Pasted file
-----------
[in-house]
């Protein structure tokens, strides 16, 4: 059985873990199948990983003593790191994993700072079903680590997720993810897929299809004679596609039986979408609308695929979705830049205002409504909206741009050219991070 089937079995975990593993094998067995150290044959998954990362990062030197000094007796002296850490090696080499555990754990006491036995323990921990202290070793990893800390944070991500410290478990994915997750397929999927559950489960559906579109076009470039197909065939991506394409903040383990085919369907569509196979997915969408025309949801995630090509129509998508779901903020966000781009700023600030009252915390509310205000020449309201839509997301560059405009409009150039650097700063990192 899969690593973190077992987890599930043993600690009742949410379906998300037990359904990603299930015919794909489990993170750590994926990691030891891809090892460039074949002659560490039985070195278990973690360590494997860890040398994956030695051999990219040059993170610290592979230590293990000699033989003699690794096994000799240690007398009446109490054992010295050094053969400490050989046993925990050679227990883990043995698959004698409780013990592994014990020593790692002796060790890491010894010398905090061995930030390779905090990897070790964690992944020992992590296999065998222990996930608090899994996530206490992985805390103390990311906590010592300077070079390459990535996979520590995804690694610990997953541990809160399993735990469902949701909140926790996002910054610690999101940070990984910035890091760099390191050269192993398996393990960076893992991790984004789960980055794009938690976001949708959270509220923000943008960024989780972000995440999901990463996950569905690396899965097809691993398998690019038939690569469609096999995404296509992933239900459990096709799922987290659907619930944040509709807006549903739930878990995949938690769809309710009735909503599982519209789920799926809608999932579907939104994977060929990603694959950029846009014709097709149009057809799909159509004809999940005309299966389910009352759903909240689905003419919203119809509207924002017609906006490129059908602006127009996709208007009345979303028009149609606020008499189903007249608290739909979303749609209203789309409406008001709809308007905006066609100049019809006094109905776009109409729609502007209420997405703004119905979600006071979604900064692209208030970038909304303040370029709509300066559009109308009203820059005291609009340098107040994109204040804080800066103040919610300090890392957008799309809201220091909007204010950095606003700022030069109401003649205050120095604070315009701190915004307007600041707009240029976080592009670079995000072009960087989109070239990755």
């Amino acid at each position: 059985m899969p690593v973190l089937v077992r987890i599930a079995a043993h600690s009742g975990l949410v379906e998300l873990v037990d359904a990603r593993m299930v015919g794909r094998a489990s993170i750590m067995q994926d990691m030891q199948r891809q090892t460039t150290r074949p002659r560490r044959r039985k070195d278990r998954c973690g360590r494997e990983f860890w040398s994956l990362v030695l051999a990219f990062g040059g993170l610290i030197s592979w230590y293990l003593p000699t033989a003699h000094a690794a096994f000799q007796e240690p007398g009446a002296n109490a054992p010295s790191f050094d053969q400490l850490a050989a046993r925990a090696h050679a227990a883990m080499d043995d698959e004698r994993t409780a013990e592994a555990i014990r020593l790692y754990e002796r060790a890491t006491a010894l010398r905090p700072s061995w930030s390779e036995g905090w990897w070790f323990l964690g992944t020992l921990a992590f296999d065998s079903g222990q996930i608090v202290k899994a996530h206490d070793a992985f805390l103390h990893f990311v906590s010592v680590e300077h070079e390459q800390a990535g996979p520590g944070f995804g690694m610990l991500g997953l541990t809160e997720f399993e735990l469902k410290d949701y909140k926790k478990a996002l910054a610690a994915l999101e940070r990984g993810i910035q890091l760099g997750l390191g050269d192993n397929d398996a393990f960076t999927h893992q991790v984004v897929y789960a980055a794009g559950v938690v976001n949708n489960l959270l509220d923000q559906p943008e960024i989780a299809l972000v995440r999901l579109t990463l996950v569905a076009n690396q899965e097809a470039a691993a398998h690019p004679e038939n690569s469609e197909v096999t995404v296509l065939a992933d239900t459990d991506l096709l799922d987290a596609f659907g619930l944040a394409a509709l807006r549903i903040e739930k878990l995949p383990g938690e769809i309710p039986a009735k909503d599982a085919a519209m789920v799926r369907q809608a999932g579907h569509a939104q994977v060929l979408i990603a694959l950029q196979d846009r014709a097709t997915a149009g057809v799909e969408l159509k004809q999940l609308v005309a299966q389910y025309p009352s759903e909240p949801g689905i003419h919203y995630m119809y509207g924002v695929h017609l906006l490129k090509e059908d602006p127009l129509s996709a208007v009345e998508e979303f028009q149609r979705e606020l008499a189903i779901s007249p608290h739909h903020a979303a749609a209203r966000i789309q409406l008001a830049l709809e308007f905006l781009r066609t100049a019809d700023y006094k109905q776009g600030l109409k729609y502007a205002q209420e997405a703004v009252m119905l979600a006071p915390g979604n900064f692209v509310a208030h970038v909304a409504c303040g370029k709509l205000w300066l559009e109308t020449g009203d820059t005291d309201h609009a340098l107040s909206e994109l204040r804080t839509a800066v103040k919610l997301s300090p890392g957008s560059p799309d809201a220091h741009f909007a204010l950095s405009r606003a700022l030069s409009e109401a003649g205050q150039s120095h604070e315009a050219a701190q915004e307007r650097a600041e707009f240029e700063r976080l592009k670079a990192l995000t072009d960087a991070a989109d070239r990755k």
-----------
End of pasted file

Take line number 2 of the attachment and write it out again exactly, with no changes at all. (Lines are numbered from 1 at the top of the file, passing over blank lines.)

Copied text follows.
């Protein structure tokens, strides 16, 4: 059985873990199948990983003593790191994993700072079903680590997720993810897929299809004679596609039986979408609308695929979705830049205002409504909206741009050219991070 089937079995975990593993094998067995150290044959998954990362990062030197000094007796002296850490090696080499555990754990006491036995323990921990202290070793990893800390944070991500410290478990994915997750397929999927559950489960559906579109076009470039197909065939991506394409903040383990085919369907569509196979997915969408025309949801995630090509129509998508779901903020966000781009700023600030009252915390509310205000020449309201839509997301560059405009409009150039650097700063990192 899969690593973190077992987890599930043993600690009742949410379906998300037990359904990603299930015919794909489990993170750590994926990691030891891809090892460039074949002659560490039985070195278990973690360590494997860890040398994956030695051999990219040059993170610290592979230590293990000699033989003699690794096994000799240690007398009446109490054992010295050094053969400490050989046993925990050679227990883990043995698959004698409780013990592994014990020593790692002796060790890491010894010398905090061995930030390779905090990897070790964690992944020992992590296999065998222990996930608090899994996530206490992985805390103390990311906590010592300077070079390459990535996979520590995804690694610990997953541990809160399993735990469902949701909140926790996002910054610690999101940070990984910035890091760099390191050269192993398996393990960076893992991790984004789960980055794009938690976001949708959270509220923000943008960024989780972000995440999901990463996950569905690396899965097809691993398998690019038939690569469609096999995404296509992933239900459990096709799922987290659907619930944040509709807006549903739930878990995949938690769809309710009735909503599982519209789920799926809608999932579907939104994977060929990603694959950029846009014709097709149009057809799909159509004809999940005309299966389910009352759903909240689905003419919203119809509207924002017609906006490129059908602006127009996709208007009345979303028009149609606020008499189903007249608290739909979303749609209203789309409406008001709809308007905006066609100049019809006094109905776009109409729609502007209420997405703004119905979600006071979604900064692209208030970038909304303040370029709509300066559009109308009203820059005291609009340098107040994109204040804080800066103040919610300090890392957008799309809201220091909007204010950095606003700022030069109401003649205050120095604070315009701190915004307007600041707009240029976080592009670079995000072009960087989109070239990755």